What social media do you use?
For me it’s Instagram – it’s a big, big help. And whenever I do wine tastings, I send a newsletter. I try to do this more and more and to be less connected to a social network. Because when they change algorithm or something, it could affect my business.

How is Deliveroo working for you?
My feeling is that Deliveroo has been getting a bit quieter recently. I can see the sales figures are a bit lower. I don’t know if it’s just because of the time of the year or if actually people are using it less, or if there’s competition from other delivery companies that people prefer to use.



You’re hinting at expansion. What plans are in your mind? Will it depend on the economy?
Gradually the economy will recover sooner or later, so I’m not too worried about that. Maybe in Dalston we’re in a bubble, and we don’t really see [the downturn] as much.

I launched the shop just after Covid, and it was the European Championships as well. It was really hard because basically nobody really wanted to go to a wine shop, or wine bar. Pubs were busy with the football. So when I started it was really empty. I wasn’t doing any marketing whatsoever.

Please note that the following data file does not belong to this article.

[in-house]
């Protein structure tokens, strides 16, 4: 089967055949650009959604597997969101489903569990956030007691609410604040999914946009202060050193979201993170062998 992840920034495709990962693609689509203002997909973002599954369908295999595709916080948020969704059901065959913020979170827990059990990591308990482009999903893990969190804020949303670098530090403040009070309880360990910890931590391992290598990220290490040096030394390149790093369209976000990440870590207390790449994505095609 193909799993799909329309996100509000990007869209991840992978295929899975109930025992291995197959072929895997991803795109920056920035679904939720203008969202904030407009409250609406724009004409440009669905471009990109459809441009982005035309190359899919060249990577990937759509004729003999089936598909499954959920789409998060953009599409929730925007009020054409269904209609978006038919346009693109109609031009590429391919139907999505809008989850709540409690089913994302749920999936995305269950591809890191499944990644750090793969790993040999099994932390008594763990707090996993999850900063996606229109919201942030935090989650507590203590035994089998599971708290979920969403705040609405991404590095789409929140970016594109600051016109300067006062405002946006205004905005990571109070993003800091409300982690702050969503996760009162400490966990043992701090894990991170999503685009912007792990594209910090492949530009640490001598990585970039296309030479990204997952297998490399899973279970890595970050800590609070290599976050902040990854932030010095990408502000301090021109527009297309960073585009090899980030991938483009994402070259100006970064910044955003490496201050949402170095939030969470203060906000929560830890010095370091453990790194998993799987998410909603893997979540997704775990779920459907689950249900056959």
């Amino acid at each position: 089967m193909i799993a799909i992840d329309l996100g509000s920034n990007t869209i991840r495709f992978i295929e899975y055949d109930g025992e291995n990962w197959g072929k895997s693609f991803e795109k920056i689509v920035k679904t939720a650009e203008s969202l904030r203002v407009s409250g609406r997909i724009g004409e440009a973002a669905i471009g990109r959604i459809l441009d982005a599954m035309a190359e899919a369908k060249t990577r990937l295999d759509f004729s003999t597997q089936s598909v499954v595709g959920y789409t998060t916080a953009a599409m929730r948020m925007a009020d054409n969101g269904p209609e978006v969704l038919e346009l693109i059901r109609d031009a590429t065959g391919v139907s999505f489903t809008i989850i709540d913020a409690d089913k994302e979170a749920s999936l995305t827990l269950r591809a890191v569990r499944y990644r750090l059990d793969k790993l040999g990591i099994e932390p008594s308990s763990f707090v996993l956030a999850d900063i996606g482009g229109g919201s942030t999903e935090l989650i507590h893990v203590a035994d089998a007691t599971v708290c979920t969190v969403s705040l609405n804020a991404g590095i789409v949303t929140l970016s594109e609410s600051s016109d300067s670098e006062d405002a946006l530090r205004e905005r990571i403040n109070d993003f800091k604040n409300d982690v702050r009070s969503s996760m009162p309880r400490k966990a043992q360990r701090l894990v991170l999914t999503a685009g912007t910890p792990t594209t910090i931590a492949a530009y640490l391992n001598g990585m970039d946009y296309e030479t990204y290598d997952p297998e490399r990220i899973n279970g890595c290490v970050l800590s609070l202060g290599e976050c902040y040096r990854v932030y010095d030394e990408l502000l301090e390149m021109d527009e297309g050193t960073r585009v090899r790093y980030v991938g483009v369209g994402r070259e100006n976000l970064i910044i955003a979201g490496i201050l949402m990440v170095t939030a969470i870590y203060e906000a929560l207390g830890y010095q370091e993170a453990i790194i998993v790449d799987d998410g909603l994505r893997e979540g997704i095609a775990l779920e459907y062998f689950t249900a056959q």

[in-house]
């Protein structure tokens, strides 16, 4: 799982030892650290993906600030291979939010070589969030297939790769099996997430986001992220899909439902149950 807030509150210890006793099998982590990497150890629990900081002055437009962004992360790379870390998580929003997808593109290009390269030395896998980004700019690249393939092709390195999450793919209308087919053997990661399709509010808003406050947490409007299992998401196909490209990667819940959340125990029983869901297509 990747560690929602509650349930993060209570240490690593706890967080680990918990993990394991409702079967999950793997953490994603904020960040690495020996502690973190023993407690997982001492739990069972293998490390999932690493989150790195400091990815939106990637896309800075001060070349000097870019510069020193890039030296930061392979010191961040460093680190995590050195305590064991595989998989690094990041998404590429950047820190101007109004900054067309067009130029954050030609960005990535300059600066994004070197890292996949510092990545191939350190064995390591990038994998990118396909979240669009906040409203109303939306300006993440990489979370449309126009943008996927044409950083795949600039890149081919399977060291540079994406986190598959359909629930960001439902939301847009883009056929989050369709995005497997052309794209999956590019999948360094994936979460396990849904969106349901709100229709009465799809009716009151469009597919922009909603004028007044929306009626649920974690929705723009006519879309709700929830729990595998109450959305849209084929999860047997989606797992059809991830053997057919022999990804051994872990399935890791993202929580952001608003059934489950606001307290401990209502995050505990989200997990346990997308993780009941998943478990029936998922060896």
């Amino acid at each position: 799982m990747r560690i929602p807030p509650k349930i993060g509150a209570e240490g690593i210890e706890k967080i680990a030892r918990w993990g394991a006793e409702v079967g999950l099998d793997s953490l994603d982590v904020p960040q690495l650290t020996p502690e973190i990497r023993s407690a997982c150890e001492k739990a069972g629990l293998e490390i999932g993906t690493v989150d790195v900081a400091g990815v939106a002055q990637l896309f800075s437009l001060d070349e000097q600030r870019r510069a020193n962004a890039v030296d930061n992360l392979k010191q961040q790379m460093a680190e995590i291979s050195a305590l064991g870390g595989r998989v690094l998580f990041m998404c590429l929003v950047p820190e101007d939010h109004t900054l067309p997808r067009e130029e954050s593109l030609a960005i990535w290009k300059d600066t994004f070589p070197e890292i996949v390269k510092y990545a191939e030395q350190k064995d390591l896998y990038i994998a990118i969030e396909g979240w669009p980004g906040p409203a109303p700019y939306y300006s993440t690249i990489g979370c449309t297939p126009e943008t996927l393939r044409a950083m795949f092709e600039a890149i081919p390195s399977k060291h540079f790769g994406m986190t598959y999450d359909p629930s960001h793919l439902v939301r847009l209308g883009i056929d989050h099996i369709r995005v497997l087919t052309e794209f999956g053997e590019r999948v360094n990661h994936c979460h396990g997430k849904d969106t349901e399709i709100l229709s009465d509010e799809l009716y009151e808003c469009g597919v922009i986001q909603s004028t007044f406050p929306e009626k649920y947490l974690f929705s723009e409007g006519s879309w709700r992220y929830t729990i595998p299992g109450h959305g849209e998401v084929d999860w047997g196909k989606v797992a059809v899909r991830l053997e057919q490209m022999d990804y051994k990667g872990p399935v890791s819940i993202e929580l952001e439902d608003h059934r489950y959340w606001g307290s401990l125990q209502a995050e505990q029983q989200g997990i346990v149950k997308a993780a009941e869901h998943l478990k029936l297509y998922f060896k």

Now, I can see that it’s improving, and I’m getting busier. But I can still see that I can do better. I need to work on the selection. And I really want to work a bit more on the import side of the business. I think that’s this year’s project.

Do you think you’ll ever return home to France?
I don’t know. My daughter is in high school here. I’ve got a business. I feel that I’m pretty established.

My wife is from Thailand. So who knows? Maybe I will open People’s Wine in flip flops on an island. I would like that. One branch in Dalston, one branch in Koh Samui.